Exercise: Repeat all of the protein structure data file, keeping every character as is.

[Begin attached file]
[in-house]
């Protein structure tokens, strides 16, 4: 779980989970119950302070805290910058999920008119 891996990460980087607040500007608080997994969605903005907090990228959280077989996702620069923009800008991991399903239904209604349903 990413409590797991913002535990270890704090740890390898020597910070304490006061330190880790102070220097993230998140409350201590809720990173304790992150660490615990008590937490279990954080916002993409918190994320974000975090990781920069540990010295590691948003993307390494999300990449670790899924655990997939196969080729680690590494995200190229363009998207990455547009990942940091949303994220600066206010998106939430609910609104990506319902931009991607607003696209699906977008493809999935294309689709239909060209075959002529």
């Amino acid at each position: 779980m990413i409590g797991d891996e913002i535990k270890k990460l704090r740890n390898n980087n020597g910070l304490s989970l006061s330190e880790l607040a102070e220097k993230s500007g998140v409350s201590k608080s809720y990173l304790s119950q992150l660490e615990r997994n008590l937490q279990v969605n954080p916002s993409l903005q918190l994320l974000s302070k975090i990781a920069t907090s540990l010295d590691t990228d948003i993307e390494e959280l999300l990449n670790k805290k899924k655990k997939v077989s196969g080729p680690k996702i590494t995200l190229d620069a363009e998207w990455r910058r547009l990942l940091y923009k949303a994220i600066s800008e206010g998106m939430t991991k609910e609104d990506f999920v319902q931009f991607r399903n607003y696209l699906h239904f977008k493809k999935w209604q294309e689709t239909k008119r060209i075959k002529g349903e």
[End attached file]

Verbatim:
[in-house]
């Protein structure tokens, strides 16, 4: 779980989970119950302070805290910058999920008119 891996990460980087607040500007608080997994969605903005907090990228959280077989996702620069923009800008991991399903239904209604349903 990413409590797991913002535990270890704090740890390898020597910070304490006061330190880790102070220097993230998140409350201590809720990173304790992150660490615990008590937490279990954080916002993409918190994320974000975090990781920069540990010295590691948003993307390494999300990449670790899924655990997939196969080729680690590494995200190229363009998207990455547009990942940091949303994220600066206010998106939430609910609104990506319902931009991607607003696209699906977008493809999935294309689709239909060209075959002529």
């Amino acid at each position: 779980m990413i409590g797991d891996e913002i535990k270890k990460l704090r740890n390898n980087n020597g910070l304490s989970l006061s330190e880790l607040a102070e220097k993230s500007g998140v409350s201590k608080s809720y990173l304790s119950q992150l660490e615990r997994n008590l937490q279990v969605n954080p916002s993409l903005q918190l994320l974000s302070k975090i990781a920069t907090s540990l010295d590691t990228d948003i993307e390494e959280l999300l990449n670790k805290k899924k655990k997939v077989s196969g080729p680690k996702i590494t995200l190229d620069a363009e998207w990455r910058r547009l990942l940091y923009k949303a994220i600066s800008e206010g998106m939430t991991k609910e609104d990506f999920v319902q931009f991607r399903n607003y696209l699906h239904f977008k493809k999935w209604q294309e689709t239909k008119r060209i075959k002529g349903e």